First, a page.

Emerson College’s only independent, student-run newspaper since 1947

The Berkeley Beacon

Emerson College’s only independent, student-run newspaper since 1947

The Berkeley Beacon

Emerson College’s only independent, student-run newspaper since 1947

The Berkeley Beacon

Emerson Grad Jake Hatch commits to Div. I Manhattan College

Emerson alumni and infielder Jake Hatch ’23 (#15) celebrates after scoring a run against MIT on April 29. Courtesy of Anna Schoenmann

Recent graduate and infielder Jake Hatch traded Beantown for the Big Apple, announcing his commitment to the Div. I Manhattan College Jaspers on Saturday, July 22.

Hatch decided that graduate school would give him opportunities to pursue a Master of Business Administration (MBA) degree and open doors to other career paths.

“If I continue to pursue working in sports or a different field in the entertainment industry—such as the music industry—I feel that it will allow me to work more behind the scenes in these industries, which seemed like an appealing career-building option,” Hatch said.

“Continuing to play baseball and making the jump in competition to the Division 1 level will hopefully allow me to take that next step towards playing some sort of professional baseball, whether that’s independent ball or overseas,” he added.

Hatch’s decision is part of a recent trend of transfers with the lingering effects of the COVID-19 pandemic. Due to the shortened 2019-20 athletic season—when Hatch was a freshman—college athletes were granted an extra year of eligibility and up to six years to complete a four-year playing career, according to NCSA Recruiting.

Last year, 73 percent of Div. III athletes ended up at a Div. I institution, according to data obtained by the NCAA Transfer Portal dashboard. Last summer was also the optimal period to enter the portal, as roughly 1,600 athletes did so between May and June of 2022.

In an Instagram post announcing his commitment, Hatch called Emerson “the best home I could’ve asked for in the past 4 years” and added, “None of this would’ve been possible without all of my teammates and coaches being there every step of the way.”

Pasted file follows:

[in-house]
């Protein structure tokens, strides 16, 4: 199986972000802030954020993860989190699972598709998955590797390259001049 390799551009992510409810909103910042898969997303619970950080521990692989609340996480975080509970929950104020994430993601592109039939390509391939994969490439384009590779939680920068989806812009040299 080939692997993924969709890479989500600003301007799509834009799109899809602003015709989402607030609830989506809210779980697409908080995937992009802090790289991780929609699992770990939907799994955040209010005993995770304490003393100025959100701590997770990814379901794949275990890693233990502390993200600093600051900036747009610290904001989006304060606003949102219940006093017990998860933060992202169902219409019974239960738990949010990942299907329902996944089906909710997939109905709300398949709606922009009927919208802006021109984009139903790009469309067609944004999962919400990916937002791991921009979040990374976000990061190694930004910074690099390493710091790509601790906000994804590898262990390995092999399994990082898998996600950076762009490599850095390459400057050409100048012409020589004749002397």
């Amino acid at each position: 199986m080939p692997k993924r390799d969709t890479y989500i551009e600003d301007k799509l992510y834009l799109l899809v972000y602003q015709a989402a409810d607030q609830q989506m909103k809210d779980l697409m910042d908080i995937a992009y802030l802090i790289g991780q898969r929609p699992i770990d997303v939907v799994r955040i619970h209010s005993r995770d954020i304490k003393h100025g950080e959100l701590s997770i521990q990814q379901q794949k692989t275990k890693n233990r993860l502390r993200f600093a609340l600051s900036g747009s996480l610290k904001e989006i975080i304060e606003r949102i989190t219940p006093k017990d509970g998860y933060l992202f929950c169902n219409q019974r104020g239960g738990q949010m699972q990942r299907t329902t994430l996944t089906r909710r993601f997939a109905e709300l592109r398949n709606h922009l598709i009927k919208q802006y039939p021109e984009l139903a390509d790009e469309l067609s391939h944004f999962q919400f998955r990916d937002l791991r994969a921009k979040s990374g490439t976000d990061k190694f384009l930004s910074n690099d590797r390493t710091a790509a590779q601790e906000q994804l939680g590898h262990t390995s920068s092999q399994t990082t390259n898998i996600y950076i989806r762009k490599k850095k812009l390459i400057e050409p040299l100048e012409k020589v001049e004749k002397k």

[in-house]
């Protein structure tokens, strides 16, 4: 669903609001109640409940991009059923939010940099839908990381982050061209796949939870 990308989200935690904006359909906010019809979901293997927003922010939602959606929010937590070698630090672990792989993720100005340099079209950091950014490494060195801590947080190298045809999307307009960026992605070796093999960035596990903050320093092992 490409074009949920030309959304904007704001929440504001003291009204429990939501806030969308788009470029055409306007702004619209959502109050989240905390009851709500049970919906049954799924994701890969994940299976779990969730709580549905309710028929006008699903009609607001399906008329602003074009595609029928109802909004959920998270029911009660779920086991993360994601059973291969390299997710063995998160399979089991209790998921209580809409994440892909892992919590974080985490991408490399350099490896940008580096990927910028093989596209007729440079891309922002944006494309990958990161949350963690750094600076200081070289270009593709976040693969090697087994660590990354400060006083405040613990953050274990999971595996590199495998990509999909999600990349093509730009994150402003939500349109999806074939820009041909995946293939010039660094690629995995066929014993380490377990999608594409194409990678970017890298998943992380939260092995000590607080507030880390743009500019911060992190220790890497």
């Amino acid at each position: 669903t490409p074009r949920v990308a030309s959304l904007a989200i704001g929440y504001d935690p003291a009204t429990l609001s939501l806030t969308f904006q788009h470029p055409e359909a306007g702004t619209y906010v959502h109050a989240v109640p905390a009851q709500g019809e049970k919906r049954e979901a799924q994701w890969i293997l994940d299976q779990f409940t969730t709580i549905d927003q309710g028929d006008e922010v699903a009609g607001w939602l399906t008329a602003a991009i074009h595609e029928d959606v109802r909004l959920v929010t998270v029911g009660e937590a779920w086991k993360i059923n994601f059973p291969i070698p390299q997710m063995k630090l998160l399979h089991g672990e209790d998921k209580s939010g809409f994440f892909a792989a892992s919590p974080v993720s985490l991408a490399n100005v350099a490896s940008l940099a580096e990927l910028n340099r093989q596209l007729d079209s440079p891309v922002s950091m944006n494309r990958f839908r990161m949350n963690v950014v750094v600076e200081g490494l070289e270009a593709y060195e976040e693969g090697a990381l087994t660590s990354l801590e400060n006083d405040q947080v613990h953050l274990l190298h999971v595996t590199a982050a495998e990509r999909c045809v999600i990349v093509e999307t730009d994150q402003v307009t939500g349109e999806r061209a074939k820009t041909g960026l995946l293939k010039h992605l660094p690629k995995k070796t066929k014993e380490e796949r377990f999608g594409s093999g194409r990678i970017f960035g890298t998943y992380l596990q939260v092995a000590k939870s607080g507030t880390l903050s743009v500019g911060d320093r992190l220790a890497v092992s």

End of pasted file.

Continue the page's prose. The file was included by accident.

Head Coach Nick Vennochi touched on the impact Hatch had during his four years as a Lion.

“Jake has been a true leader and testament for hard work,” Vennochi said. “He always put the team first and always pushed himself and his teammates to work hard and to be selfless. He was an example for everyone to follow.”

Vennochi also mentioned two fond memories of Hatch: his first career home-run and extra motivation for him following a challenging junior year.

“[His first home run] was an 0-2 off speed pitch in Florida his freshmen year,” he said. “He had been [at] zero for the season to that point and I was considering sitting him, actually during that at bat. That home run showed his potential and was the consummation of a lot of hard work, mentally and physically.”

Vennochi pointed out that he sat Hatch during his junior year “because he struggled so much in conference.”

“He was chasing off-speed [pitches] in the dirt,” he added. “That whole experience propelled him to put as much time and effort into his senior year, and man did it pay off. His numbers last year speak for themselves.”

They do, indeed.

Although Hatch racked up a total of 62 runs batted in and 19 homers in four years, last season was his best one by far. He raked in a career-best 11 dingers his senior year, setting the single-season record for the purple and gold during a historic year for Emerson Baseball. He also finished his final year with a batting average of .388 and an on-base percentage of .472—both career-highs. As for his conference play, Hatch had top-five finishes in the home-run (eight) and batting average (.393) departments.